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Unsubstantiated Beliefs Do Not Support a Retaliation Claim

Unsubstantiated Beliefs Do Not Support a Retaliation Claim

December 30, 1998
Related Topics: Wrongful Discharge, Retaliation
Retaliation in violation of the Americans with Disabilities Act (ADA) is not established unless the belief in illegality is reasonable and expressed.

Paul Talanda, a manager for Kentucky Fried Chicken (KFC), was told to move a counter employee, Dorothy Bellson, who was missing many teeth, to the kitchen, away from customers. Talanda refused because he thought it would be discriminatory, and he encouraged Bellson to file suit. When his supervisor received no explanation for his actions, he was terminated for insubordination. Talanda sued for retaliatory discharge under the ADA.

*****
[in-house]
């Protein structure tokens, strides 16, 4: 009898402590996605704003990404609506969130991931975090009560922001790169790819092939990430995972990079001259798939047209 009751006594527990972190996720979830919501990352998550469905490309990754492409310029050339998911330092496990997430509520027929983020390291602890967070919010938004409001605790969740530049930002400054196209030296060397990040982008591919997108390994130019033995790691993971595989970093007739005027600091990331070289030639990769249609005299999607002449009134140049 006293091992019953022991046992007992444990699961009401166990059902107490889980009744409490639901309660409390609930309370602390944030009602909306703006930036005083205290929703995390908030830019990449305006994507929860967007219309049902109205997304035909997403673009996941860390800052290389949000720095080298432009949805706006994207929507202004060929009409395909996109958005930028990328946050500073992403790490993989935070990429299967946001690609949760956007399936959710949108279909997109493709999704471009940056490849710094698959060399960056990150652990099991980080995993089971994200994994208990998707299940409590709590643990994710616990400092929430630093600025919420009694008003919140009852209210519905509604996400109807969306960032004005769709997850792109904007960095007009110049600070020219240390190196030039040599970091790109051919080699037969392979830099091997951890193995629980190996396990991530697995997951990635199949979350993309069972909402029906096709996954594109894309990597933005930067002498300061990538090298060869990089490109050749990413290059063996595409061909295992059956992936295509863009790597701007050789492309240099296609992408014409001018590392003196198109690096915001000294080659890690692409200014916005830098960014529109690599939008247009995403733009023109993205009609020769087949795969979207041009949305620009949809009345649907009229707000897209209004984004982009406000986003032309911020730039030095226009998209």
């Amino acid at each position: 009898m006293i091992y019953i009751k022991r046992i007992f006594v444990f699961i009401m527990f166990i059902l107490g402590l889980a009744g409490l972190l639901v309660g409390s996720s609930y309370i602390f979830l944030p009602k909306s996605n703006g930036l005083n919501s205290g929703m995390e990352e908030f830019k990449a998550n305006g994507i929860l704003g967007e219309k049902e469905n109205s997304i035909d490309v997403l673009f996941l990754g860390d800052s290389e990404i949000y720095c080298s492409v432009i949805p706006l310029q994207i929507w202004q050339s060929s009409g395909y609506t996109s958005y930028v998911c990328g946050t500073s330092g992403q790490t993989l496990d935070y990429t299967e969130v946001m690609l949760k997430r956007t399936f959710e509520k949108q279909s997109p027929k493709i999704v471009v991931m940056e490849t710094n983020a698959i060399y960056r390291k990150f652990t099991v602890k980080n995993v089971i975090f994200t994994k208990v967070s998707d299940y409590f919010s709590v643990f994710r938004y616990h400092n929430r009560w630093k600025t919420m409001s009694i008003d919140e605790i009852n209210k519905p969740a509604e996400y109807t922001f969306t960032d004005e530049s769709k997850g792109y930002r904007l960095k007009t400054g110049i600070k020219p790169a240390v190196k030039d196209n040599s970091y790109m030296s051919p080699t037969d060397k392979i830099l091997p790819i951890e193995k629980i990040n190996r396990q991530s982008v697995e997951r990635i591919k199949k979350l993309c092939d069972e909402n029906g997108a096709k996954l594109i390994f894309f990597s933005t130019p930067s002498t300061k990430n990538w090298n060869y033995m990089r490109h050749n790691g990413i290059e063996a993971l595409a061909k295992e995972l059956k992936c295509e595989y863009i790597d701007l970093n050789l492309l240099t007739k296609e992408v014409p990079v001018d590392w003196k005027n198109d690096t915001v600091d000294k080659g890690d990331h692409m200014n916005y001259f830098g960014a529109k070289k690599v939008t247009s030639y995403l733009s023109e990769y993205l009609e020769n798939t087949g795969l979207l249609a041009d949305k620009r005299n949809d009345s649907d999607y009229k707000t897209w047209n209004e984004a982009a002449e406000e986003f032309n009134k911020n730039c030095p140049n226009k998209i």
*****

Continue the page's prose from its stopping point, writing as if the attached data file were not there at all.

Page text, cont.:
The district court granted summary judgment in favor of KFC, holding Talanda’s belief unreasonable because Bellson wasn’t disabled—moving her to another position wasn’t an adverse employment action. Talanda’s refusal to explain his actions was also unreasonable. The court of appeals agreed; the U.S. Supreme Court denied review of the case. Missing teeth did not limit major life activity because Bellson assumed another position. Talanda never told anyone he felt Bellson’s move was discriminatory, so his termination was not retaliatory. Talanda vs. KFC National Management Co., 140 F.3d 1090 (7th Cir. 1998), cert. denied, U.S. Sup. Ct. 10/5/98.

Employers will not be liable for retaliation when the employee’s belief in illegality is unreasonable and the refusal to act is not explained.

Source: D. Diane Hatch, Ph.D., a human resources consultant based in San Francisco, and James E. Hall, an attorney with Barlow, Kobata & Denis, based in Los Angeles and Chicago, December 18, 1998.

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